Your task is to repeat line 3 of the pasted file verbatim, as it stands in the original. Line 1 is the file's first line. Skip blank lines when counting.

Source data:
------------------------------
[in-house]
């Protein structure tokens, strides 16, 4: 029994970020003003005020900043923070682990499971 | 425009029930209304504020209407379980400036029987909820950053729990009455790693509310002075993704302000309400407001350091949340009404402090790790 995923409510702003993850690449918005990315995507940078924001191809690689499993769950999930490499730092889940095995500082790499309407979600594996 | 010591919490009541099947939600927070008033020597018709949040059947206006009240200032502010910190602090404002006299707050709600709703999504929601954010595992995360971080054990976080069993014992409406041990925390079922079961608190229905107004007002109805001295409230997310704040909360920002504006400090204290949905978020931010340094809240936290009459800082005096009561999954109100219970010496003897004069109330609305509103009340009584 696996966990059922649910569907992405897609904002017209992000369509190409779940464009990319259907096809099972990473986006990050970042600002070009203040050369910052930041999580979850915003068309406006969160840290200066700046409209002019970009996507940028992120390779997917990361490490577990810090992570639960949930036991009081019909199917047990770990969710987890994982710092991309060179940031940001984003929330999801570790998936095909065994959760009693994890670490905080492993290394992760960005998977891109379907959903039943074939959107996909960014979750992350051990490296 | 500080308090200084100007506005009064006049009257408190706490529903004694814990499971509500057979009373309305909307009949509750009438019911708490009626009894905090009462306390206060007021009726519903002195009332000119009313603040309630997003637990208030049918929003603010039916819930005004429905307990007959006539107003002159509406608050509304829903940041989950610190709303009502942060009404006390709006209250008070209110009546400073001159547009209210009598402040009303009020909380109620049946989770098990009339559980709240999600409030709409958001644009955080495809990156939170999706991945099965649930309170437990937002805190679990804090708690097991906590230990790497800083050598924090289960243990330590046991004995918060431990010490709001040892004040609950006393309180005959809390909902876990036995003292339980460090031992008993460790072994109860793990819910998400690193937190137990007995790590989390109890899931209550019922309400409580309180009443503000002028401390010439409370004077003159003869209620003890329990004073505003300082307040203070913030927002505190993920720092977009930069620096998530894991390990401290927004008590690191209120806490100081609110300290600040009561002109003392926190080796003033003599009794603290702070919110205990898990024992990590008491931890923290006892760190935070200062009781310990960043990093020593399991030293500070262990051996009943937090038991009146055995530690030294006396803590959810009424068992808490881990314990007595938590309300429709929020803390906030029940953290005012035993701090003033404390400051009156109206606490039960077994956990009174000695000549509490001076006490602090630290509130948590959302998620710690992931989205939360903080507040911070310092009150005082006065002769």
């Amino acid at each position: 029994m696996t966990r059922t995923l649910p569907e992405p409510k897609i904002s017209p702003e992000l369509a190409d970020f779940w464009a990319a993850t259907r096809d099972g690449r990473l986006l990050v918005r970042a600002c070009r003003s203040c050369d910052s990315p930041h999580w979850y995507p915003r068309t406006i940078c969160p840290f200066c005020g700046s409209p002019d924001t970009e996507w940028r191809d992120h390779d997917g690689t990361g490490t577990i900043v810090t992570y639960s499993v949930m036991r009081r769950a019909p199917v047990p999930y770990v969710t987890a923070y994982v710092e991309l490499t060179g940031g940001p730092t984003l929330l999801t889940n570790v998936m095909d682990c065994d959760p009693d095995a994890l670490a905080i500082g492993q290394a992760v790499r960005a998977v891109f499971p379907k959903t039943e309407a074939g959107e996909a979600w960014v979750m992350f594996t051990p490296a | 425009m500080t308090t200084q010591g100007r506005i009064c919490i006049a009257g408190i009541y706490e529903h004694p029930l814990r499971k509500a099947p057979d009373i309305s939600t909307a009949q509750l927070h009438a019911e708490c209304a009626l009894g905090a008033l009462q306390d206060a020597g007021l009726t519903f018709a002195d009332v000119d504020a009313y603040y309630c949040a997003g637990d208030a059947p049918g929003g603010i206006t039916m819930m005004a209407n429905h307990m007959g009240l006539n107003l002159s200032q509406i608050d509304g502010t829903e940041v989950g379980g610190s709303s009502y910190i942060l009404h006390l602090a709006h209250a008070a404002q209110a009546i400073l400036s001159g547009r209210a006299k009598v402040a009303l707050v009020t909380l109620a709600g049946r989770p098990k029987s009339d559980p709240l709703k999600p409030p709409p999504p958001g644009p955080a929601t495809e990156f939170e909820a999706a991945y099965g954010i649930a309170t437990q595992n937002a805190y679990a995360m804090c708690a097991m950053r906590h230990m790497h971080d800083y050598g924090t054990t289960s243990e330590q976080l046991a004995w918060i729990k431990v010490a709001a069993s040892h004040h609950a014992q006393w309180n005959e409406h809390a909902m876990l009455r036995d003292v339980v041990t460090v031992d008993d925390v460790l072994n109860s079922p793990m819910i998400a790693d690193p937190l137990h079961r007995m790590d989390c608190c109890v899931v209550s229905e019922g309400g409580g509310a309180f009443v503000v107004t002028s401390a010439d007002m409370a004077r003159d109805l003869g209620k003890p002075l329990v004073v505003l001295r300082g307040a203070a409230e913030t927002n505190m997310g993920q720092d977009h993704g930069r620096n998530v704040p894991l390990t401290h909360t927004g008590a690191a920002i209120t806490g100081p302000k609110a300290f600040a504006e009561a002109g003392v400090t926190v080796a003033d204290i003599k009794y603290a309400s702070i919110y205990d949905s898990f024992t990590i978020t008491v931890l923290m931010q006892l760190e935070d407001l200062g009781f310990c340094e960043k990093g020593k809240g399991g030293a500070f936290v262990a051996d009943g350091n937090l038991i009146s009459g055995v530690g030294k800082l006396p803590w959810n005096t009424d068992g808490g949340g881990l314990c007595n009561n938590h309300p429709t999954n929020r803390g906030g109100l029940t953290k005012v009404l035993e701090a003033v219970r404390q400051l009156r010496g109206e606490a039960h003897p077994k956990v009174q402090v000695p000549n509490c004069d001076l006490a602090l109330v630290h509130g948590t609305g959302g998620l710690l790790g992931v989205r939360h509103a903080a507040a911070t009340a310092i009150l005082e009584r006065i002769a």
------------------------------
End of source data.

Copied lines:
């Amino acid at each position: 029994m696996t966990r059922t995923l649910p569907e992405p409510k897609i904002s017209p702003e992000l369509a190409d970020f779940w464009a990319a993850t259907r096809d099972g690449r990473l986006l990050v918005r970042a600002c070009r003003s203040c050369d910052s990315p930041h999580w979850y995507p915003r068309t406006i940078c969160p840290f200066c005020g700046s409209p002019d924001t970009e996507w940028r191809d992120h390779d997917g690689t990361g490490t577990i900043v810090t992570y639960s499993v949930m036991r009081r769950a019909p199917v047990p999930y770990v969710t987890a923070y994982v710092e991309l490499t060179g940031g940001p730092t984003l929330l999801t889940n570790v998936m095909d682990c065994d959760p009693d095995a994890l670490a905080i500082g492993q290394a992760v790499r960005a998977v891109f499971p379907k959903t039943e309407a074939g959107e996909a979600w960014v979750m992350f594996t051990p490296a | 425009m500080t308090t200084q010591g100007r506005i009064c919490i006049a009257g408190i009541y706490e529903h004694p029930l814990r499971k509500a099947p057979d009373i309305s939600t909307a009949q509750l927070h009438a019911e708490c209304a009626l009894g905090a008033l009462q306390d206060a020597g007021l009726t519903f018709a002195d009332v000119d504020a009313y603040y309630c949040a997003g637990d208030a059947p049918g929003g603010i206006t039916m819930m005004a209407n429905h307990m007959g009240l006539n107003l002159s200032q509406i608050d509304g502010t829903e940041v989950g379980g610190s709303s009502y910190i942060l009404h006390l602090a709006h209250a008070a404002q209110a009546i400073l400036s001159g547009r209210a006299k009598v402040a009303l707050v009020t909380l109620a709600g049946r989770p098990k029987s009339d559980p709240l709703k999600p409030p709409p999504p958001g644009p955080a929601t495809e990156f939170e909820a999706a991945y099965g954010i649930a309170t437990q595992n937002a805190y679990a995360m804090c708690a097991m950053r906590h230990m790497h971080d800083y050598g924090t054990t289960s243990e330590q976080l046991a004995w918060i729990k431990v010490a709001a069993s040892h004040h609950a014992q006393w309180n005959e409406h809390a909902m876990l009455r036995d003292v339980v041990t460090v031992d008993d925390v460790l072994n109860s079922p793990m819910i998400a790693d690193p937190l137990h079961r007995m790590d989390c608190c109890v899931v209550s229905e019922g309400g409580g509310a309180f009443v503000v107004t002028s401390a010439d007002m409370a004077r003159d109805l003869g209620k003890p002075l329990v004073v505003l001295r300082g307040a203070a409230e913030t927002n505190m997310g993920q720092d977009h993704g930069r620096n998530v704040p894991l390990t401290h909360t927004g008590a690191a920002i209120t806490g100081p302000k609110a300290f600040a504006e009561a002109g003392v400090t926190v080796a003033d204290i003599k009794y603290a309400s702070i919110y205990d949905s898990f024992t990590i978020t008491v931890l923290m931010q006892l760190e935070d407001l200062g009781f310990c340094e960043k990093g020593k809240g399991g030293a500070f936290v262990a051996d009943g350091n937090l038991i009146s009459g055995v530690g030294k800082l006396p803590w959810n005096t009424d068992g808490g949340g881990l314990c007595n009561n938590h309300p429709t999954n929020r803390g906030g109100l029940t953290k005012v009404l035993e701090a003033v219970r404390q400051l009156r010496g109206e606490a039960h003897p077994k956990v009174q402090v000695p000549n509490c004069d001076l006490a602090l109330v630290h509130g948590t609305g959302g998620l710690l790790g992931v989205r939360h509103a903080a507040a911070t009340a310092i009150l005082e009584r006065i002769a």